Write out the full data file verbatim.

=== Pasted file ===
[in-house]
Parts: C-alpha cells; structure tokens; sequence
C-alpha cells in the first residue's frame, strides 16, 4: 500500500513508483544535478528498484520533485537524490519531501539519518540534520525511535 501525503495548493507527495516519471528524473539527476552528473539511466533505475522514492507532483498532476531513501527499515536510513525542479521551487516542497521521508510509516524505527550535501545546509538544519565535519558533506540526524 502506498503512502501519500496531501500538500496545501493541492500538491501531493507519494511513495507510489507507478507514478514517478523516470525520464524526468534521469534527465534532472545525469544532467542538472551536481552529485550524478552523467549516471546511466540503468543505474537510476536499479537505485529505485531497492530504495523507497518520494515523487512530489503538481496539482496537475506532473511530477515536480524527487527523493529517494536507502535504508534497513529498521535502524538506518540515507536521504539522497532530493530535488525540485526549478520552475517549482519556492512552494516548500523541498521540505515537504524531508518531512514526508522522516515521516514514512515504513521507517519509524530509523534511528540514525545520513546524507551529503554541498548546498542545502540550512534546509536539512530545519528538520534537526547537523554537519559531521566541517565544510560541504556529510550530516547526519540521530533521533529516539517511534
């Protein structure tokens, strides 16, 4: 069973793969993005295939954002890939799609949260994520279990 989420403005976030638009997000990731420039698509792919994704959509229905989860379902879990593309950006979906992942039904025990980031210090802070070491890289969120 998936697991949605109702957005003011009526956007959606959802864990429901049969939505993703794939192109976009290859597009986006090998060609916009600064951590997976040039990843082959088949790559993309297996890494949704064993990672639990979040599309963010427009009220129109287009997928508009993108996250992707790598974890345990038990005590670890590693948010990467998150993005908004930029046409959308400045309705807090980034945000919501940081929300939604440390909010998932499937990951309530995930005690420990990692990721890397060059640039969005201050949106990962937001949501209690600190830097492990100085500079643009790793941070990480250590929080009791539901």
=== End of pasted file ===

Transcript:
[in-house]
Parts: C-alpha cells; structure tokens; sequence
C-alpha cells in the first residue's frame, strides 16, 4: 500500500513508483544535478528498484520533485537524490519531501539519518540534520525511535 501525503495548493507527495516519471528524473539527476552528473539511466533505475522514492507532483498532476531513501527499515536510513525542479521551487516542497521521508510509516524505527550535501545546509538544519565535519558533506540526524 502506498503512502501519500496531501500538500496545501493541492500538491501531493507519494511513495507510489507507478507514478514517478523516470525520464524526468534521469534527465534532472545525469544532467542538472551536481552529485550524478552523467549516471546511466540503468543505474537510476536499479537505485529505485531497492530504495523507497518520494515523487512530489503538481496539482496537475506532473511530477515536480524527487527523493529517494536507502535504508534497513529498521535502524538506518540515507536521504539522497532530493530535488525540485526549478520552475517549482519556492512552494516548500523541498521540505515537504524531508518531512514526508522522516515521516514514512515504513521507517519509524530509523534511528540514525545520513546524507551529503554541498548546498542545502540550512534546509536539512530545519528538520534537526547537523554537519559531521566541517565544510560541504556529510550530516547526519540521530533521533529516539517511534
């Protein structure tokens, strides 16, 4: 069973793969993005295939954002890939799609949260994520279990 989420403005976030638009997000990731420039698509792919994704959509229905989860379902879990593309950006979906992942039904025990980031210090802070070491890289969120 998936697991949605109702957005003011009526956007959606959802864990429901049969939505993703794939192109976009290859597009986006090998060609916009600064951590997976040039990843082959088949790559993309297996890494949704064993990672639990979040599309963010427009009220129109287009997928508009993108996250992707790598974890345990038990005590670890590693948010990467998150993005908004930029046409959308400045309705807090980034945000919501940081929300939604440390909010998932499937990951309530995930005690420990990692990721890397060059640039969005201050949106990962937001949501209690600190830097492990100085500079643009790793941070990480250590929080009791539901």